The NESA photo files are interesting.  Quite a lot of SR members have sun glasses.  What's the rationale for allowing old eyes some protection from the sun, but prohibiting cadets from protecting their long term prospects for good vision?
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« Reply #47 on: May 16, 2016, 08:13:17 PM »

O Rides, NESA, and just about anything else is NOT encampment, where uniformity and attention to details like packing lists
is an important aspect.
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« Reply #48 on: May 16, 2016, 08:33:52 PM »

Indeed, sir. Although safety is important regardless. (But judgements as to what is safe and what is not differ)
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« Reply #49 on: May 16, 2016, 09:03:36 PM »

Indeed, sir. Although safety is important regardless. (But judgements as to what is safe and what is not differ)


Lets see. I'm 26 years, 3 months, and some days old. I've worn sun glasses at encampment zero times in 8 encampments. I've worn sun glasses during my life maybe a few hundred days? That might be too high. Not blind yet, in fact my vision now is better than 2 years ago.
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« Reply #50 on: May 16, 2016, 09:18:07 PM »

Capt, like I said, effects on vision is cumulative. At 26, you are too young to see the effects of such cumulation.

It is like hearing loss. If you are assigned to an artillery battery, are you not told to use hearing protection when firing those guns? Are you not told to protect your hearing in other ways?

At 26, or 36 you may still be too young to feel the effects of those barrages you fired yesterday or a week ago. But hearing loss at a later age compared with others at that later age can be attributed to those earlier barrages...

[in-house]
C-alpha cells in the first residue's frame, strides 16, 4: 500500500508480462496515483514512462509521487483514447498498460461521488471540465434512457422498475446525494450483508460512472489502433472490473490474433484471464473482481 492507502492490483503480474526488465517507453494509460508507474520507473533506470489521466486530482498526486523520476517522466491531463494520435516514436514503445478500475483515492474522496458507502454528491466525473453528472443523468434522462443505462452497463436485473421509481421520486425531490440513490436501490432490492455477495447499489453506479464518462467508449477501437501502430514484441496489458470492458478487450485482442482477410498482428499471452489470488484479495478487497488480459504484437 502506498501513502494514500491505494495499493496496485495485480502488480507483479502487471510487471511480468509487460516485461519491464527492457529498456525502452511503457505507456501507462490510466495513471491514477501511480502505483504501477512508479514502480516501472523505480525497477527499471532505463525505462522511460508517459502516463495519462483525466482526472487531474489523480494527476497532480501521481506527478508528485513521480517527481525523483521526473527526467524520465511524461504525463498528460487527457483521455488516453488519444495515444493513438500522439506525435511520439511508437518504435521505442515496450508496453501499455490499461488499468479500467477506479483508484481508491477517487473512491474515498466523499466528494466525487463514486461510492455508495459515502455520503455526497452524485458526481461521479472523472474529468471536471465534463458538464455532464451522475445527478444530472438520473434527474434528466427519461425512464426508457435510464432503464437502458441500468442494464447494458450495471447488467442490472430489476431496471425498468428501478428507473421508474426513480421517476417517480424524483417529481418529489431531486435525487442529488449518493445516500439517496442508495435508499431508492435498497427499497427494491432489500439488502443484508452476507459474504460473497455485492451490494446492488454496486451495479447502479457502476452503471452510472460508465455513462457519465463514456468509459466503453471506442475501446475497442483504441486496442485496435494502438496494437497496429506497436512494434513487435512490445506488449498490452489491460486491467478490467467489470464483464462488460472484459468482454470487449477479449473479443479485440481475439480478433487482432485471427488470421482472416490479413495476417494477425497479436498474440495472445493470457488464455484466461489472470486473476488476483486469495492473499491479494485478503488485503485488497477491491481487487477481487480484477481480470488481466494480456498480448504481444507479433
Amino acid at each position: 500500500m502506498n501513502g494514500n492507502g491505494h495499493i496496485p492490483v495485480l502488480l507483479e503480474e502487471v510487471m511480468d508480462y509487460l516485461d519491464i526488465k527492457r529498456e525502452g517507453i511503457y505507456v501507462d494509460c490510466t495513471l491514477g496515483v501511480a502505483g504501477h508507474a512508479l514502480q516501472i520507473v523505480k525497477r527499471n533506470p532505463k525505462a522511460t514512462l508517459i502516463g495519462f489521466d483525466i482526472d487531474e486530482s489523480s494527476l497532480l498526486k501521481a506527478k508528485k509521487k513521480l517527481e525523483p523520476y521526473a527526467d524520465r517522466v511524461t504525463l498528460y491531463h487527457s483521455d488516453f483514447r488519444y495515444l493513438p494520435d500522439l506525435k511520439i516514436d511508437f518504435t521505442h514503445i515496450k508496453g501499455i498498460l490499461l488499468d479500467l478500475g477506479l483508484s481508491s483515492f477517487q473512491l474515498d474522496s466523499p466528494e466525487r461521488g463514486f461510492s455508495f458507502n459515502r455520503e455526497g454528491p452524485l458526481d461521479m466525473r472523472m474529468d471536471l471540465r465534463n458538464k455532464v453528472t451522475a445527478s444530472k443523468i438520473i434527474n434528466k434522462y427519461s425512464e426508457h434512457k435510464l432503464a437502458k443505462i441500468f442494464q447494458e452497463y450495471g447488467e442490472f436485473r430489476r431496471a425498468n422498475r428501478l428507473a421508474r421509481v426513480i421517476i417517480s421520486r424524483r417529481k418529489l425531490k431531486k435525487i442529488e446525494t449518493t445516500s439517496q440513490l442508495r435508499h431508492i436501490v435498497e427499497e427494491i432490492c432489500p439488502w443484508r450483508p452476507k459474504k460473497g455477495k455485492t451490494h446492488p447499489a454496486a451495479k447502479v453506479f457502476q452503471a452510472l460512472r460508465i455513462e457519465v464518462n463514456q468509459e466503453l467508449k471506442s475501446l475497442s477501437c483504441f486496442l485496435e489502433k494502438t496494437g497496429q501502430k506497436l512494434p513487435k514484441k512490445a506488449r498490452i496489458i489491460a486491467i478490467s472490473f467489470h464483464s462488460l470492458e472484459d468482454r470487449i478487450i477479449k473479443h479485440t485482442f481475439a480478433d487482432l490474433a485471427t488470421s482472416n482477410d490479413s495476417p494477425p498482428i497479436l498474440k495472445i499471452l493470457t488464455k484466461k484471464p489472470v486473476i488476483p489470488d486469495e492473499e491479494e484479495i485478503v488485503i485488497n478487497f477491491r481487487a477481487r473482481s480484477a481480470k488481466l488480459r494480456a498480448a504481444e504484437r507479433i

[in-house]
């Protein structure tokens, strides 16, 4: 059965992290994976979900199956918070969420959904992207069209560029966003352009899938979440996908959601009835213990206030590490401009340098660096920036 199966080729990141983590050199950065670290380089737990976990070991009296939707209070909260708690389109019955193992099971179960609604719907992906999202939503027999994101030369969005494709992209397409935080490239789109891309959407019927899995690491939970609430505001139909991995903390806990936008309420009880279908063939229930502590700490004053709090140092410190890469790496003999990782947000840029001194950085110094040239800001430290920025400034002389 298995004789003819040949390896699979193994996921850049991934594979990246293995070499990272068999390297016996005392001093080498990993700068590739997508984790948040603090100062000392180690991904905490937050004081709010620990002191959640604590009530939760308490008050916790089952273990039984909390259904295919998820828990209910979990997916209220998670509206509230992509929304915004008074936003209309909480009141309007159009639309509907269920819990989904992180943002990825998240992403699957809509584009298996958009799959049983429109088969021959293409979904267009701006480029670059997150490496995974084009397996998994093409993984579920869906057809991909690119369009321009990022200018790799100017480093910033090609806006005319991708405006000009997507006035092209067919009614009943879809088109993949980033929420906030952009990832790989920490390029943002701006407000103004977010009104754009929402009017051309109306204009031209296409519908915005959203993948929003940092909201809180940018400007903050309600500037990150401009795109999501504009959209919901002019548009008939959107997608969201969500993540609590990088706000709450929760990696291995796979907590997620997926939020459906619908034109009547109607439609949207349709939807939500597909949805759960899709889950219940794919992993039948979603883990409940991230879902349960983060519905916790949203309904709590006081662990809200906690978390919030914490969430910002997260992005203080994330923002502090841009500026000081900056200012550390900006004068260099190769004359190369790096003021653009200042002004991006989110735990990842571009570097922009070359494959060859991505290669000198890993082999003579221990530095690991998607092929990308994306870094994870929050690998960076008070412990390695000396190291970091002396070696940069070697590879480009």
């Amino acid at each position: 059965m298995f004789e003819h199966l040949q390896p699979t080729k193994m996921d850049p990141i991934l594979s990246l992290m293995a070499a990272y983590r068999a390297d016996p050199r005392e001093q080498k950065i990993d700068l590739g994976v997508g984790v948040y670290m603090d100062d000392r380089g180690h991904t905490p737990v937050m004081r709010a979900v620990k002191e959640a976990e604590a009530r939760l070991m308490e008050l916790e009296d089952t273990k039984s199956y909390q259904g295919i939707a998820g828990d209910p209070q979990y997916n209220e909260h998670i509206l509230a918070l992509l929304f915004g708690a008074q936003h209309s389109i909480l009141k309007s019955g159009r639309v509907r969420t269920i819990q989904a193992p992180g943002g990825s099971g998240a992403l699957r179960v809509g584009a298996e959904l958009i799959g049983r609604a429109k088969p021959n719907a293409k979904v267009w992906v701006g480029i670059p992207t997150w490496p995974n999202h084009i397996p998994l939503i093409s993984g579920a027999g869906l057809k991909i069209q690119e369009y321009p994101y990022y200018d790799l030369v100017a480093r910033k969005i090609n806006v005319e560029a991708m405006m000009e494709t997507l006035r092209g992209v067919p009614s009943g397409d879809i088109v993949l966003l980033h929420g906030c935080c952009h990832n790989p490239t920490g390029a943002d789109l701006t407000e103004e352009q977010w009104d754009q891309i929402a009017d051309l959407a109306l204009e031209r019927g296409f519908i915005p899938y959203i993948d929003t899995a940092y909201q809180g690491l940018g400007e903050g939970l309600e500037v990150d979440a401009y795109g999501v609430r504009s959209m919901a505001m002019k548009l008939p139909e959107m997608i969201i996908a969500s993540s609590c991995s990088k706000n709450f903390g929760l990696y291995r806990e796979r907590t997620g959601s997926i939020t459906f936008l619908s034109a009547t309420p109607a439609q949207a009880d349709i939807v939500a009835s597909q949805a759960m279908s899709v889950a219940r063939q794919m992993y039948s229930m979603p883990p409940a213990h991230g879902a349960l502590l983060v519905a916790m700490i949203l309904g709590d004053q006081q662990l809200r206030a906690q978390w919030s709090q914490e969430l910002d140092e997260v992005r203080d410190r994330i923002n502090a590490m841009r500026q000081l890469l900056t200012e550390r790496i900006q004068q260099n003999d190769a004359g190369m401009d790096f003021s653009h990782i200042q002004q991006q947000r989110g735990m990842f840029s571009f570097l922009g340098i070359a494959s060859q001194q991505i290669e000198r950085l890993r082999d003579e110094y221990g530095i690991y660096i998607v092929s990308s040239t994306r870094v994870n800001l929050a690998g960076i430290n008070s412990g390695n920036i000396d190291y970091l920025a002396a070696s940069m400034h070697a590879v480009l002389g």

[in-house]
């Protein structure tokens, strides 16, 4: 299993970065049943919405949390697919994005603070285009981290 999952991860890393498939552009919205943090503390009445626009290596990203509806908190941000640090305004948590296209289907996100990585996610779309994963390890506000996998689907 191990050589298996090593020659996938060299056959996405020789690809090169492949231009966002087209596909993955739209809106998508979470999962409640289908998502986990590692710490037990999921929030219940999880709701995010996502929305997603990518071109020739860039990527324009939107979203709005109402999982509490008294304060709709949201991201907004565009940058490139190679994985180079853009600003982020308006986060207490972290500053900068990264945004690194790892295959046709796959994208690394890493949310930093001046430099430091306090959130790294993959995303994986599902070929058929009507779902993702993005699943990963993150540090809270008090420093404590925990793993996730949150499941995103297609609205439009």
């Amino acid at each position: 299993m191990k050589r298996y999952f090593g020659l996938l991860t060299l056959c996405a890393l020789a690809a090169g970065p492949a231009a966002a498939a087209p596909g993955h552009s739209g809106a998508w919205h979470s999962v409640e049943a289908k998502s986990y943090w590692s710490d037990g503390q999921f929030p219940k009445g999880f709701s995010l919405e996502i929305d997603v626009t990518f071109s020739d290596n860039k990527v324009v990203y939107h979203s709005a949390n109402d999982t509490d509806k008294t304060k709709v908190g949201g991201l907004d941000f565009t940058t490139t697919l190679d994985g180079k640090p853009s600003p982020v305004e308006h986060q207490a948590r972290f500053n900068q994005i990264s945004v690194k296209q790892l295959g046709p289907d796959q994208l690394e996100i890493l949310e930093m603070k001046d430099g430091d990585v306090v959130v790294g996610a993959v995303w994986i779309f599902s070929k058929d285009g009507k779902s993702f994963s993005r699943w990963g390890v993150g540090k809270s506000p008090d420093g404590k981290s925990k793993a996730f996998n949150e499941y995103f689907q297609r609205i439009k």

???
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« Reply #51 on: May 16, 2016, 09:29:10 PM »

Capt, like I said, effects on vision is cumulative. At 26, you are too young to see the effects of such cumulation.

It is like hearing loss. If you are assigned to an artillery battery, are you not told to use hearing protection when firing those guns? Are you not told to protect your hearing in other ways?

At 26, or 36 you may still be too young to feel the effects of those barrages you fired yesterday or a week ago. But hearing loss at a later age compared with others at that later age can be attributed to those earlier barrages...

 ???

Thats like comparing apples and rocks. Firing off 1,000's of, 105mm or better, rounds versus standing in formation with cool guy sunglasses on is another. We might have the cadets try wearing their patrol cap correctly, it should block the sun just fine to meet safety requirements for shielding their eyes from the bright sun. Another tip is NOT to have them looking directly into the sun wondering what is going on back home. Just a thought
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« Reply #52 on: May 16, 2016, 09:50:11 PM »

Just several thoughts.

It is not comparing apples and oranges. The results of both effects is the sum.

You can get 10 (loss of a sense) whether you add 5+5 (artillery) or 6+4 (UV).

And you get UV on your eye several ways, not just "looking at the sun."

1. You get UV on your eye by reflection from ground.
2. Encampments are held in military bases and air bases. Where there are no trees, or trees have been cut.
3. UV is reflected from runways.
4. UV is reflected from the dry, whitish ground.